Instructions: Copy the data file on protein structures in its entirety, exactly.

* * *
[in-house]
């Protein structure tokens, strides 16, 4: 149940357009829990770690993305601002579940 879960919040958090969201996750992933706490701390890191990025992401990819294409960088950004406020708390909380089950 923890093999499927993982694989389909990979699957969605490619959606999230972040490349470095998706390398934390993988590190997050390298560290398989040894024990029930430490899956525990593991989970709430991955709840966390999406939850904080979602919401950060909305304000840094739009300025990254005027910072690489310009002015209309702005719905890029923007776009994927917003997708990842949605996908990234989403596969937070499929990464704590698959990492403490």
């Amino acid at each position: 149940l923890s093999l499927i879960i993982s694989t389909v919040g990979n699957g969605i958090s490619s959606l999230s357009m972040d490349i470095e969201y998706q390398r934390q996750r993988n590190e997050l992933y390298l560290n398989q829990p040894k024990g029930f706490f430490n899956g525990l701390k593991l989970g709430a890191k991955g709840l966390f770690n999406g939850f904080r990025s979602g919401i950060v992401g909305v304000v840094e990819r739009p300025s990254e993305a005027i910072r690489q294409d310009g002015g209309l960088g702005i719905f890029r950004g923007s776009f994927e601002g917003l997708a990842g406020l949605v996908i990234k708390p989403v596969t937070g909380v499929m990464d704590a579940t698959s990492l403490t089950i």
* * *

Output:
[in-house]
């Protein structure tokens, strides 16, 4: 149940357009829990770690993305601002579940 879960919040958090969201996750992933706490701390890191990025992401990819294409960088950004406020708390909380089950 923890093999499927993982694989389909990979699957969605490619959606999230972040490349470095998706390398934390993988590190997050390298560290398989040894024990029930430490899956525990593991989970709430991955709840966390999406939850904080979602919401950060909305304000840094739009300025990254005027910072690489310009002015209309702005719905890029923007776009994927917003997708990842949605996908990234989403596969937070499929990464704590698959990492403490």
């Amino acid at each position: 149940l923890s093999l499927i879960i993982s694989t389909v919040g990979n699957g969605i958090s490619s959606l999230s357009m972040d490349i470095e969201y998706q390398r934390q996750r993988n590190e997050l992933y390298l560290n398989q829990p040894k024990g029930f706490f430490n899956g525990l701390k593991l989970g709430a890191k991955g709840l966390f770690n999406g939850f904080r990025s979602g919401i950060v992401g909305v304000v840094e990819r739009p300025s990254e993305a005027i910072r690489q294409d310009g002015g209309l960088g702005i719905f890029r950004g923007s776009f994927e601002g917003l997708a990842g406020l949605v996908i990234k708390p989403v596969t937070g909380v499929m990464d704590a579940t698959s990492l403490t089950i």